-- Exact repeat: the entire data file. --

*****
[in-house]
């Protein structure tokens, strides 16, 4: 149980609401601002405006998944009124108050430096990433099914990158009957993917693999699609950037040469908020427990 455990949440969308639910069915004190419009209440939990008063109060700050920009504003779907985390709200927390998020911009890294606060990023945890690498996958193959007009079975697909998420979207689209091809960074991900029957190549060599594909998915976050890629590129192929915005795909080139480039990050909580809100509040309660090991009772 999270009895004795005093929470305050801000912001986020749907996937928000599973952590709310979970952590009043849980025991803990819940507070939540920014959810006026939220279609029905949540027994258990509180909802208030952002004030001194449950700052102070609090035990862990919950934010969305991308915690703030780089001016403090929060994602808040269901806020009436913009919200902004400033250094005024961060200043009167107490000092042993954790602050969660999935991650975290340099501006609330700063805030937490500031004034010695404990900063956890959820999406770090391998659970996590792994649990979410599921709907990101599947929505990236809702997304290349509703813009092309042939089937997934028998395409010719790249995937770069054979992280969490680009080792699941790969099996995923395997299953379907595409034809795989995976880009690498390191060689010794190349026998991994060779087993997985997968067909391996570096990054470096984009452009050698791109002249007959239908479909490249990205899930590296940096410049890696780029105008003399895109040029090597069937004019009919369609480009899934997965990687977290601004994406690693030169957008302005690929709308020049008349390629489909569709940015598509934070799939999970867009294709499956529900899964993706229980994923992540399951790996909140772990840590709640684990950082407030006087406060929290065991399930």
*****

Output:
[in-house]
């Protein structure tokens, strides 16, 4: 149980609401601002405006998944009124108050430096990433099914990158009957993917693999699609950037040469908020427990 455990949440969308639910069915004190419009209440939990008063109060700050920009504003779907985390709200927390998020911009890294606060990023945890690498996958193959007009079975697909998420979207689209091809960074991900029957190549060599594909998915976050890629590129192929915005795909080139480039990050909580809100509040309660090991009772 999270009895004795005093929470305050801000912001986020749907996937928000599973952590709310979970952590009043849980025991803990819940507070939540920014959810006026939220279609029905949540027994258990509180909802208030952002004030001194449950700052102070609090035990862990919950934010969305991308915690703030780089001016403090929060994602808040269901806020009436913009919200902004400033250094005024961060200043009167107490000092042993954790602050969660999935991650975290340099501006609330700063805030937490500031004034010695404990900063956890959820999406770090391998659970996590792994649990979410599921709907990101599947929505990236809702997304290349509703813009092309042939089937997934028998395409010719790249995937770069054979992280969490680009080792699941790969099996995923395997299953379907595409034809795989995976880009690498390191060689010794190349026998991994060779087993997985997968067909391996570096990054470096984009452009050698791109002249007959239908479909490249990205899930590296940096410049890696780029105008003399895109040029090597069937004019009919369609480009899934997965990687977290601004994406690693030169957008302005690929709308020049008349390629489909569709940015598509934070799939999970867009294709499956529900899964993706229980994923992540399951790996909140772990840590709640684990950082407030006087406060929290065991399930």